Fellowes P-48C Review

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Fellowes P-48C Shredder

Fellowes P-48C Shredder
Fellowes P-48C Shredder

I’ve come to the conclusion that electrical products have an built in self destruct chip. A few weeks ago the iron packed in and now its the turn of our paper shredder. Is it a coincidence that both were purchased in 2006 and both expired in 2012? As conspiracies go its not exactly up there with the “grassy knoll” I know, but suspicious all the same.

I’m being a bit harsh on old shreddie. Six years of relentless use is not too bad. I guess not oiling the blades or stuffing plastic bubble wrap and equally non shredder type material down its mouth didn’t help! Nevertheless it chewed it all up and spat out strips with aplomb – albeit noisily – coupled by a few creaks and groans along the way.

There isn’t a huge selection of home shredders out there. So choosing a new one was based on looks (how shallow). Not how pretty it was nor how it would fit in with my study, no, it had to “look” durable for the job in hand. A lot of supermarkets sell non branded budget shredders and while the “under a tenner” models represent good value, I don’t see them lasting the course of time.

Our previous paper shredder was the Fellowes P70CM – a compact device with its own cool looking wire basket. In fact it was so cool, I almost kept the basket as a backup waste bin. Common sense prevailed and fearful of becoming one of those freaky hoarders you see on the TV it went to the tip.

I must say I liked the P70CM, so much so, that I almost purchased an identical replacement. That was until I saw the Fellowes P-48C. On the face of it the models are fairly similar in performance terms (and funnily enough price), but the P-48C PowerShred just looks a bit more commercial, more hard. It gives the impression it could eat the box it came in let alone a few A4 sheets (please note shredding cardboard is not recommended).

The box is big!
The box is big!

Anyway, the wife and I decided this was the one. Upon arrival I quickly unpacked it. The speed was in part due to the pile of paperwork that had accumulated over the past week more than my boyish enthusiasm for a newly found review project.

The shredder itself is composed of two parts. The shredding engine and a generous 18 litre waste bin. The latter is made of a flexible plastic and the motor/shredder unit literally pushes on top of it. I found that the two need to be manipulated and squeezed a bit to fit securely due to the flexible nature of the bin. The top section has a built-in handle (handy as its quite heavy and awkward) so that removal and bin emptying is straightforward.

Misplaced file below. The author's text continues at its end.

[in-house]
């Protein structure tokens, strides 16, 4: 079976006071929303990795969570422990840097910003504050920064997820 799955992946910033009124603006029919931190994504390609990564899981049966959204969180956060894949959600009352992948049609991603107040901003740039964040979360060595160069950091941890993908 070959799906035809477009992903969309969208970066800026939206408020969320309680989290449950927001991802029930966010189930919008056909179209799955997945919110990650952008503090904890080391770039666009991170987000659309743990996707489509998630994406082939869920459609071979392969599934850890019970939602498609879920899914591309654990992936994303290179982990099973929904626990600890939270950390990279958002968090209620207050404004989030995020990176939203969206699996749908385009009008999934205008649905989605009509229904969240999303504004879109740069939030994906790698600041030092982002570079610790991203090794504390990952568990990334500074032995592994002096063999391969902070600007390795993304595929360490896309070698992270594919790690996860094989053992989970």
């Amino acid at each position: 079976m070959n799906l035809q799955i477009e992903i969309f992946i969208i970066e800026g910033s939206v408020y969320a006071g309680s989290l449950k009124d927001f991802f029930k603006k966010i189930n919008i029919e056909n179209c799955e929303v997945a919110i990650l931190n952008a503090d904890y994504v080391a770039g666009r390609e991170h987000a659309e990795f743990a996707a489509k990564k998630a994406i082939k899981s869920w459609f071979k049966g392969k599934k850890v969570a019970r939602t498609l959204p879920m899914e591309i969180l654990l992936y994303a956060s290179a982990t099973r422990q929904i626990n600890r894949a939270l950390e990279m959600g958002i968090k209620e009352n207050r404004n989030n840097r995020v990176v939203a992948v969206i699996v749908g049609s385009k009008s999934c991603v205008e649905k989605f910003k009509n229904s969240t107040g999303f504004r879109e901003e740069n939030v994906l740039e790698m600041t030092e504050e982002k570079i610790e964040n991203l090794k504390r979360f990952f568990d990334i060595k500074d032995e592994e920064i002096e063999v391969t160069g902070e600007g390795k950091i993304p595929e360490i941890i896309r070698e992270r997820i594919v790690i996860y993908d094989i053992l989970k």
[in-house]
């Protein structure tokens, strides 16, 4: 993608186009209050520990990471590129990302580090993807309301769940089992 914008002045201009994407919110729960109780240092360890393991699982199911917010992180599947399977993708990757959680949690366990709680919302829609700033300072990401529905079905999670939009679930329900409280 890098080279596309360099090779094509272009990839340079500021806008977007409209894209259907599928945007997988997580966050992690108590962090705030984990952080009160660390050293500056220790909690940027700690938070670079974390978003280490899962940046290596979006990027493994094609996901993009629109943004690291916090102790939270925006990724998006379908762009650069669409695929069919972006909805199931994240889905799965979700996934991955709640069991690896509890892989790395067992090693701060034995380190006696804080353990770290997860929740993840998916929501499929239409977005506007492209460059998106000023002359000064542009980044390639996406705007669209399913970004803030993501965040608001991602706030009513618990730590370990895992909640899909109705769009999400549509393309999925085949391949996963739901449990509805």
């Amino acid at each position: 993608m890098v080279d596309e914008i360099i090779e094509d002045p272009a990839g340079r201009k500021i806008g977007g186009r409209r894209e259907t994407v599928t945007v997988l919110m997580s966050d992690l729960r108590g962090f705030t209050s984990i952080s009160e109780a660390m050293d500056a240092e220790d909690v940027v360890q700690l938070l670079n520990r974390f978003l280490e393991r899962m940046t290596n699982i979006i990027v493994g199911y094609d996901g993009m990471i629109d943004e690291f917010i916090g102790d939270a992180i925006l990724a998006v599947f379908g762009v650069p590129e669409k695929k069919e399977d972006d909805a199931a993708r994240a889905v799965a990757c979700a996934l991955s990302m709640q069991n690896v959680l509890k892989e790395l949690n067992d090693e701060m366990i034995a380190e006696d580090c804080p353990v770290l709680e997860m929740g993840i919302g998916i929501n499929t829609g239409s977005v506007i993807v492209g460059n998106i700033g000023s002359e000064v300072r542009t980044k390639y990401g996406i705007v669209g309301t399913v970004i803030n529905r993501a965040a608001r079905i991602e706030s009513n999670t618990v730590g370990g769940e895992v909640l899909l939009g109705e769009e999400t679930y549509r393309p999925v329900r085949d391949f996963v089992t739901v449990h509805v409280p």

The shredder has a childproof safety feature which prevents accidental use
The shredder has a childproof safety feature which prevents accidental use

This particular model incorporates a child safety/accident prevention locking system which stops the auto shredding switch from operating. How to use: firstly flick the on/off switch situated at the rear to “on”. Then press the black safety lock button and push the slider upwards. The auto-on/reverse switch is now enabled (unlocked) and ready for paper insertion, incidentally a green standby LED will also light up.

The P-48C is a cross-cut type shredder (Security Level 3 – Higher Security) and paper is cut into 3.9 x 50mm pieces as opposed long strips. It can handle eight (8) A4 (70g) sheets at a time and will also shred staples, paper clips and credit cards (there is a specially marked area for this in the middle of the throat). The throat width is 225mm and a sheet capacity gauge helps prevent paper jams.

A clear Perspex window is provided so the results of your labour can been seen falling like confetti (albeit of the bank statement and shopping receipt kind). I can only wish this unit had a bright blue LED to illuminate the scene on a dark winters eve. On a serious note however, the viewing window is very useful for knowing when to empty the basket. Talking of which no sample waste bags are provided. The user manual mentioned these can be purchased separately (Fellowes #36052). That’s the only slight downside at present. The P70CM basket would take a standard carrier bag, but the P-48C’s waste bin is too wide. Currently I’m using it without a bag and will have to dispose of the contents directly into a larger bag.

If like me you get carried away shredding you may find that the over temp LED comes on (red). This prevents the shredder from going into meltdown and a 15 min cool down period is initiated.

Noise levels are consistent with any home shredder. Maybe not quite as noisy as the old one we used, but then again this is a tool and it was and is expected.

So far so good, like I always say… time will tell!

The Fellowes P-48C comes with 2-year full warranty and a 3-year cutter warranty.

Fellowes P-48C PDF Manual

Check out the latest prices for a Fellowes P-48C Shredder

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